Mike Zunino (B) The young catcher has been invaluable behind the dish for the Mariners as his stellar defense and pitch framing have been a major reason for Seattle’s staff success. At the plate Zunino shows above-average pop (13 HR) but his abysmal pitch recognition (11 BB/97) needs quite a bit of fine tuning.
Kyle Seager (A) After struggling out of the gate Seager has been nothing short of sensational over the past three months, launching himself into the upper echelon of American League players. He is currently third in the A.L. in WAR (trailing only Mike Trout and Josh Donaldson) and is on pace for career highs in nearly every statistical category. Get that man a long-term contract!
Robinson Cano (A) The 240-million-dollar man has been as good as advertised in his first half season with Seattle. Despite a slight drop in power numbers there’s little to complain about with a slash line of .334/.393/.462. His presence in the lineup seems to have a positive effect on the rest of Seattle’s hitters and he’s no slouch on the defensive side either. Will he finally break the curse of Mariners’ free agent signings?
Brad Miller (C-) Miller had a forgettable April (.173) and even worse May (.136) before turning in a solid June (.298) at the plate. He has struggled at times defensively but the numbers show him to be above-average at short despite some costly errors. The Mariners showed unwavering faith in Miller throughout his slump and he looks to be on the verge of repaying their trust in him.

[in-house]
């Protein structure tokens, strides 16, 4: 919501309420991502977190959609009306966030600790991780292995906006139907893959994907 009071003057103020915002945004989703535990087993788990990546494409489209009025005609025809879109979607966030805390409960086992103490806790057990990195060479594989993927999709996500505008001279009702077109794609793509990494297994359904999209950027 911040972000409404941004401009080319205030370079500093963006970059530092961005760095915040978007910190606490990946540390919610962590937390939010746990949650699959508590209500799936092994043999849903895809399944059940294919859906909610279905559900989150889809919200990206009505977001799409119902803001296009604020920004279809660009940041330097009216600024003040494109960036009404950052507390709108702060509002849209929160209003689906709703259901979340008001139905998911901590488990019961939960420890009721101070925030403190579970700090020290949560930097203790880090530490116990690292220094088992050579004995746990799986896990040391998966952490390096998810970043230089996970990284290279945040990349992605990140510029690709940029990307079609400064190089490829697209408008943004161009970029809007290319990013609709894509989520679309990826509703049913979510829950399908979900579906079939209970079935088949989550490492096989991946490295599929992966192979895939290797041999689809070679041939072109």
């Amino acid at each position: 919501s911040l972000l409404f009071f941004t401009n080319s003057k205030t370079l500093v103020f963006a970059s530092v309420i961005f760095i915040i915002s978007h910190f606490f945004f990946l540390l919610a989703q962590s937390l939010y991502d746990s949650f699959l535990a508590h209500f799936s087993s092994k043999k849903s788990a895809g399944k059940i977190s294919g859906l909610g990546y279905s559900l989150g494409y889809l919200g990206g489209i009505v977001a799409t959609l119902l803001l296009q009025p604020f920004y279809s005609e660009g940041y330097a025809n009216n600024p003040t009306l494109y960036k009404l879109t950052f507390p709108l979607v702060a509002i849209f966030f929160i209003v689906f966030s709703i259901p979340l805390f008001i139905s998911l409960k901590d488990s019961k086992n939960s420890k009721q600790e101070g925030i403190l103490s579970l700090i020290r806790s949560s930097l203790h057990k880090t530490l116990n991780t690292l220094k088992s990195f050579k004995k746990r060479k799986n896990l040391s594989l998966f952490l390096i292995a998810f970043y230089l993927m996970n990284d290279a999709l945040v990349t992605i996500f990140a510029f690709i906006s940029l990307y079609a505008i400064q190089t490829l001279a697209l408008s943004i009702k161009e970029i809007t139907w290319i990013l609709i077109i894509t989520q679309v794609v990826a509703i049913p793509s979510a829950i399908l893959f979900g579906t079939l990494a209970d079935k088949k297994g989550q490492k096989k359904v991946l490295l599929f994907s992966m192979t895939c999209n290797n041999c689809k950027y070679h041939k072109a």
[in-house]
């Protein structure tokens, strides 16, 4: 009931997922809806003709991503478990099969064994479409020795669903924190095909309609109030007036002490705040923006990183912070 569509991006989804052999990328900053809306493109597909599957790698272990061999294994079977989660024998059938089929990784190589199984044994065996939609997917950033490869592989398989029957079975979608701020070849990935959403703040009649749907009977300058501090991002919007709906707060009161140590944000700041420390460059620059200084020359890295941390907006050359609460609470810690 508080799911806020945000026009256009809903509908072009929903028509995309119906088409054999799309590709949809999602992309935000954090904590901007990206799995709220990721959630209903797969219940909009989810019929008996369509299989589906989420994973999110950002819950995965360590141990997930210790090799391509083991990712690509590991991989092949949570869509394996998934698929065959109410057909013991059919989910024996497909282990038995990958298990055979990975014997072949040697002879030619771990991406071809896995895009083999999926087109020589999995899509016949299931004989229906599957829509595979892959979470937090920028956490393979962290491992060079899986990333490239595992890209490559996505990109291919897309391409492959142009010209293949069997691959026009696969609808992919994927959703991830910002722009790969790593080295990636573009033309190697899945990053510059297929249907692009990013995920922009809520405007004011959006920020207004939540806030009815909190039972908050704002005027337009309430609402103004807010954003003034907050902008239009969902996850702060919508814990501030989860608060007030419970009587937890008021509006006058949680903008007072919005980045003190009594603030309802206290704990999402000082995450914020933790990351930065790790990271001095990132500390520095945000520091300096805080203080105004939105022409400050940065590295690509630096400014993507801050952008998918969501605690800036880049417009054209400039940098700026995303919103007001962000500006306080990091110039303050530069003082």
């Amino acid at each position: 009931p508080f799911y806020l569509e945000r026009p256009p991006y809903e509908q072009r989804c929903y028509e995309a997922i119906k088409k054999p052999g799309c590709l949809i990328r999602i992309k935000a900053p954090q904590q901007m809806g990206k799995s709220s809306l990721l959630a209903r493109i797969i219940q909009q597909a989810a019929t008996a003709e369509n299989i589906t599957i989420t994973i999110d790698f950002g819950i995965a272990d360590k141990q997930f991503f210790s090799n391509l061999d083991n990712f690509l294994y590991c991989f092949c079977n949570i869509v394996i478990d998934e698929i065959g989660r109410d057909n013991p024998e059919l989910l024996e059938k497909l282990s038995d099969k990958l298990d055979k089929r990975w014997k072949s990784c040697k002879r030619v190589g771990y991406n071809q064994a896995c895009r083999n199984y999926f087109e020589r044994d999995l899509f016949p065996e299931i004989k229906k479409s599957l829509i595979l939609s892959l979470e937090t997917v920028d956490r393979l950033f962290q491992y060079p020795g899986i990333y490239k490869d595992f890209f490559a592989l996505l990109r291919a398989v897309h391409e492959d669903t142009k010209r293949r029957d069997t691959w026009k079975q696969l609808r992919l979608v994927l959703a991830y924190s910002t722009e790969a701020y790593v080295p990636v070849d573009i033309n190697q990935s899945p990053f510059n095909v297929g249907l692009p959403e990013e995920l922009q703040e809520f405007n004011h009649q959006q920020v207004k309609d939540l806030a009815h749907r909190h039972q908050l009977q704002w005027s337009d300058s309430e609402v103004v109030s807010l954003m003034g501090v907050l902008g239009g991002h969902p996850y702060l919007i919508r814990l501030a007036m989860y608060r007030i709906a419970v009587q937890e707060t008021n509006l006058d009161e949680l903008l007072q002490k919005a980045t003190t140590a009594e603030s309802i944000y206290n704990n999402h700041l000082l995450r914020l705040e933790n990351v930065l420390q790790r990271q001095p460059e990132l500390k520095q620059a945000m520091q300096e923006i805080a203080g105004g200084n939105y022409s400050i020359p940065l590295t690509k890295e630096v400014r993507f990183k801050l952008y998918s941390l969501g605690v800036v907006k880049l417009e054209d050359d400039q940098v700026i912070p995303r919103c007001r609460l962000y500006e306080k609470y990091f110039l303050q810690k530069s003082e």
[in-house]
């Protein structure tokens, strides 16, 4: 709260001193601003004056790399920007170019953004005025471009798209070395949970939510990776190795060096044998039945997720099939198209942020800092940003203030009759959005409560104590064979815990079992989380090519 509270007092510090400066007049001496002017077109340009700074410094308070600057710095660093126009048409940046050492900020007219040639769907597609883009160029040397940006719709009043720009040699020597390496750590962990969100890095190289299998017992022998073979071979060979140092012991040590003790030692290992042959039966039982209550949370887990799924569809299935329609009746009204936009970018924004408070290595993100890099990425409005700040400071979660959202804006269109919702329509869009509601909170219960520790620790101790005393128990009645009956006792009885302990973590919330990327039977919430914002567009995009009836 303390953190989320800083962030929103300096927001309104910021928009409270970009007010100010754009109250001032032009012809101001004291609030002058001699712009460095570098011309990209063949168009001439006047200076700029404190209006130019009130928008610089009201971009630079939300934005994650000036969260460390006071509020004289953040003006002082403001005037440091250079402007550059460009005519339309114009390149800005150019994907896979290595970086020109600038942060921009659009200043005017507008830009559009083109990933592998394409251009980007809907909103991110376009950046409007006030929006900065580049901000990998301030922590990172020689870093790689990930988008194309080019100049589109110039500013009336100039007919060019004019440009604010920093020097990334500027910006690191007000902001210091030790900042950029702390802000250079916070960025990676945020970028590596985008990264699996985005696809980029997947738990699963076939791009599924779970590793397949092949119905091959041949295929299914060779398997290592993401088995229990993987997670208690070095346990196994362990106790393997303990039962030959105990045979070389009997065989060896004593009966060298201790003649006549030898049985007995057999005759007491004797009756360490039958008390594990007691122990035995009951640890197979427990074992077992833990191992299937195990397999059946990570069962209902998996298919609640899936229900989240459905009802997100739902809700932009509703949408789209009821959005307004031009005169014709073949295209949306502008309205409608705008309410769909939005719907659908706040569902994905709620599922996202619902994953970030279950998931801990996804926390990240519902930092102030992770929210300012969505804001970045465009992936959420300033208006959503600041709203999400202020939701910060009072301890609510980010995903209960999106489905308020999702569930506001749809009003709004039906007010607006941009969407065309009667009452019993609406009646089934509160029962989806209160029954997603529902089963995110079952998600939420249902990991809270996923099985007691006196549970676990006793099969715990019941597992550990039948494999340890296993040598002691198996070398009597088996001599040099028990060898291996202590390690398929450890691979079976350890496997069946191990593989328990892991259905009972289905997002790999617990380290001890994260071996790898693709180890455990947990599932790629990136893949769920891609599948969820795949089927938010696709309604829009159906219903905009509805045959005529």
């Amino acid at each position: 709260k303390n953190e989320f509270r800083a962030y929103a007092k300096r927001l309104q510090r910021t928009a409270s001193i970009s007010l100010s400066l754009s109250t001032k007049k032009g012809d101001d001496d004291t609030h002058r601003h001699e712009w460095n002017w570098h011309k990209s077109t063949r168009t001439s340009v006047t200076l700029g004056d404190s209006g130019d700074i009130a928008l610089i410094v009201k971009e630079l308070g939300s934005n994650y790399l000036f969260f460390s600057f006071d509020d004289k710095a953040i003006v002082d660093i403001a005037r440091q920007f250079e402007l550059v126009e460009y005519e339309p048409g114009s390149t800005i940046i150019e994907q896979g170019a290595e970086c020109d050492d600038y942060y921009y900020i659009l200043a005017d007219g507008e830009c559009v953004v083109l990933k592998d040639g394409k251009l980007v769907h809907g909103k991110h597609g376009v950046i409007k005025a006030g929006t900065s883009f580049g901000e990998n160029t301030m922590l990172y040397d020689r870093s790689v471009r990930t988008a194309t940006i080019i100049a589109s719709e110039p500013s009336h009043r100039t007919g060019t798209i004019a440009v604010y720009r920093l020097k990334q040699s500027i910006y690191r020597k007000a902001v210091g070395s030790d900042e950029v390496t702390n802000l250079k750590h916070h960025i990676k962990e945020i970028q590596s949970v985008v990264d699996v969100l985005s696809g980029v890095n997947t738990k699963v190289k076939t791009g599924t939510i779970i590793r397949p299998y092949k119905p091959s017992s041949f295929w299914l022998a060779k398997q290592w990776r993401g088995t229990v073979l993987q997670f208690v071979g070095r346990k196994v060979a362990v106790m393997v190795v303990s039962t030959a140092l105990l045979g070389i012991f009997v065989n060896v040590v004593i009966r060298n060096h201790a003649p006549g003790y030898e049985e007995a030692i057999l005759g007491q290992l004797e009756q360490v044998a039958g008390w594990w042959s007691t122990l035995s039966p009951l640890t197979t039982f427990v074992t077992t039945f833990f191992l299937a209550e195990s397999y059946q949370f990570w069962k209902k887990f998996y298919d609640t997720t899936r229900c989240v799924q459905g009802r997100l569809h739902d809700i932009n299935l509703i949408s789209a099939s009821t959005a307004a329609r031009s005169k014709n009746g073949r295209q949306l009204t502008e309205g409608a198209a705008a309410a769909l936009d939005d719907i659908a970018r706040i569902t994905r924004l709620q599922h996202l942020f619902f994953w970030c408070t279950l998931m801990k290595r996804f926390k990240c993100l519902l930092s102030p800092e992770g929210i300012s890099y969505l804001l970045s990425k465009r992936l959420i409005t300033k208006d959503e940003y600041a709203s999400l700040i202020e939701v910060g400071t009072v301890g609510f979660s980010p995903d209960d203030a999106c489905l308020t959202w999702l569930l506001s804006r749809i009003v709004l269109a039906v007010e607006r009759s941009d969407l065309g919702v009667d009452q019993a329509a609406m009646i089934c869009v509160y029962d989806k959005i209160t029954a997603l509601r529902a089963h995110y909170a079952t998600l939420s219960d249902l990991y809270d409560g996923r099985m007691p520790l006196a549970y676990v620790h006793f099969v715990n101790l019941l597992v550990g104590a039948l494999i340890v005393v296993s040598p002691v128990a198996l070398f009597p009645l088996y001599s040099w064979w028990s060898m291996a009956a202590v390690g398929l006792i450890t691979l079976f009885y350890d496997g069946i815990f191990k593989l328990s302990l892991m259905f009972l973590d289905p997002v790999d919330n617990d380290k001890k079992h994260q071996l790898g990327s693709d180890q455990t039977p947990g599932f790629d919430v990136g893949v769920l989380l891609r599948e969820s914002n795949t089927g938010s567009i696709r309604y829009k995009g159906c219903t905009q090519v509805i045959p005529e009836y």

Justin Smoak (D) The sun might be just about ready to set on the Justin Smoak era in Seattle as the first baseman continues to show little of the promise that once made him a top 10 prospect in baseball. Although he still flashes some pop at the plate, Smoak’s ongoing lack of ability to make consistent solid contact grade him out as a below average corner infielder. It’s a make or break second half for the one-time first round pick.
Willy Bloomquist (C) Willy Ballgame has done a little of everything for the Mariners this season in perfectly mediocre fashion. Although his .269 average in 119 AB is almost entirely hollow (just 6 XBH and 3 BB) WFB’s ability to play multiple positions has been crucial to a team with major roster construction issues.
Michael Saunders (B-) The Condor was quietly putting together the best season of his career (2.0 WAR in 65 games) before shoulder inflammation and serious oblique injury landed him on the disabled list. Saunders was Seattle’s third best hitter before the injury but his inability to stay healthy has thrown a major wrench into the M’s lineup and outfield defense. Fans hope he’s not becoming Franklin Gutierrez 2.0.
Stefen Romero (D) Romero crushed the ball in Spring Training but couldn’t carry that success into the regular season as he slashed just .196/.236/.324 in 148 AB with a ghastly 4 BB/40 K ratio. Still just 25-years-old, he has a chance to be a part of Seattle’s future with improvement in plate discipline and in the field, but he shouldn’t play a major role in 2014.
James Jones (C+) The speedy outfielder has been a pleasant surprise since being called up to replace the struggling Almonte. A spark plug atop the order, Jones has tallied 17 stolen bases while being caught just once. The left-hander makes consistent contact but will need to show more patience at the plate (just 11 BB in 245 AB) to become a long term fixture in the leadoff spot.